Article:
Peter Benton, director of population and public policy operations at the ONS, told the BBC that the Census is the “fundamental bedrock of our statistical system”.
Organisations such as local authorities and charities use the information it gathers to build a picture of what services communities might need, such as around transport, education and healthcare.
For example it could inform the planning and funding around doctors’ surgeries, housing or bus routes.
– When does the Census have to be completed?
Census day is Sunday March 21 and households should provide information about themselves as it stands on that date.
Households should have already received letters containing an access code to log in and complete the form online via a computer, smartphone or tablet.
Paper questionnaires can also be requested to be sent in the post.
The Census should be completed on Census day itself or as soon as possible afterwards.
You can fill out the form early, as long as you are confident the details will not have changed by Census day.
– Do you have to fill in the form?
Yes, by law you must complete the Census. Failure to do so risks prosecution and a fine of up to £1,000.
Every householder at an address is responsible for completing a census questionnaire.
They can answer the individual questions for all household members or make sure each member fills in their own.
The Census includes students, people with no fixed address and those living in canal boats, care homes, refuges or serving in the armed forces.
People staying in the UK for less than three months are not responsible for filling in the Census.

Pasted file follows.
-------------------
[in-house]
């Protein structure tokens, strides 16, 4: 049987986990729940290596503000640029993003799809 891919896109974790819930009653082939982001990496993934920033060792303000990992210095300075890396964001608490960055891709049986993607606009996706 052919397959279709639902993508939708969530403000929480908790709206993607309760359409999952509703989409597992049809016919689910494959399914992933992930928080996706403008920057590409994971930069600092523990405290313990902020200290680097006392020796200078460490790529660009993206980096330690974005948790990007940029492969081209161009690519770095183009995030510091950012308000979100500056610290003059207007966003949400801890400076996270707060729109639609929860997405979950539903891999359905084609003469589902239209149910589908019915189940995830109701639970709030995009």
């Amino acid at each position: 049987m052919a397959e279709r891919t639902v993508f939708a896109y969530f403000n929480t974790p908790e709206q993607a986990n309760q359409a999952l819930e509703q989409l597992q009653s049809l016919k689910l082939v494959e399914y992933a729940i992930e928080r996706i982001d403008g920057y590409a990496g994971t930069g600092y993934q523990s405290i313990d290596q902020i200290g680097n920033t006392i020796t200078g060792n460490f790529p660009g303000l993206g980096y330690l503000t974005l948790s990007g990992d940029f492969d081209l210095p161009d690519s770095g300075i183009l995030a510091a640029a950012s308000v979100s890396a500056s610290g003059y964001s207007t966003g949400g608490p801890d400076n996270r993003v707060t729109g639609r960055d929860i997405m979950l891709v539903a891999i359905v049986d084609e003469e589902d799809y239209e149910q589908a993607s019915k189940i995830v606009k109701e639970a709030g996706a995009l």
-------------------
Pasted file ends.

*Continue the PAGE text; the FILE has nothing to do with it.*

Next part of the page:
– What happens after Census day?
At the end of March and into April, Census field officers will visit households which have not submitted a completed Census form to encourage them to do so.
The ONS said officers will never need to enter a house, will be wearing personal protective equipment (PPE) and will work in line with Government guidance.
– Will my data be private?
The ONS said personal information on a Census is only used for statistical purposes and it will never sell or share personal information with anyone.
Mr Benton told the BBC: “The Census data is confidential.
“We don’t pass it to Government, to the local authorities, to the immigration authorities; it stays locked away for 100 years – apart from the aggregate statistics that we produce.
“If I were in the office now, underneath my desk we have a basement, and that has all of the 1921 forms in it, and they’re currently being scanned and digitised so that in 2022, 100 years later they’ll finally see the light of day.”
– What is the history of the Census?
Mr Benton explained that, at the time of the first census in 1801, when there were around nine million people in England and Wales, the concern was “about whether we would have enough fighting men to fight in the Napoleonic wars”.
He added: “You get to 1921, and there were questions about whether kids are orphaned obviously because of the First World War and the Spanish flu.
“And then the Census keeps moving with the times, so you get to the 50s, and the 1951 census is all about housing – how many people have got a kitchen sink? How many people have only got an outside toilet?
“And then for the next couple of decades that was a focus, but now housing is of a much higher quality and the Census now is looking at all the diversity of the population so our local services can be really well planned.”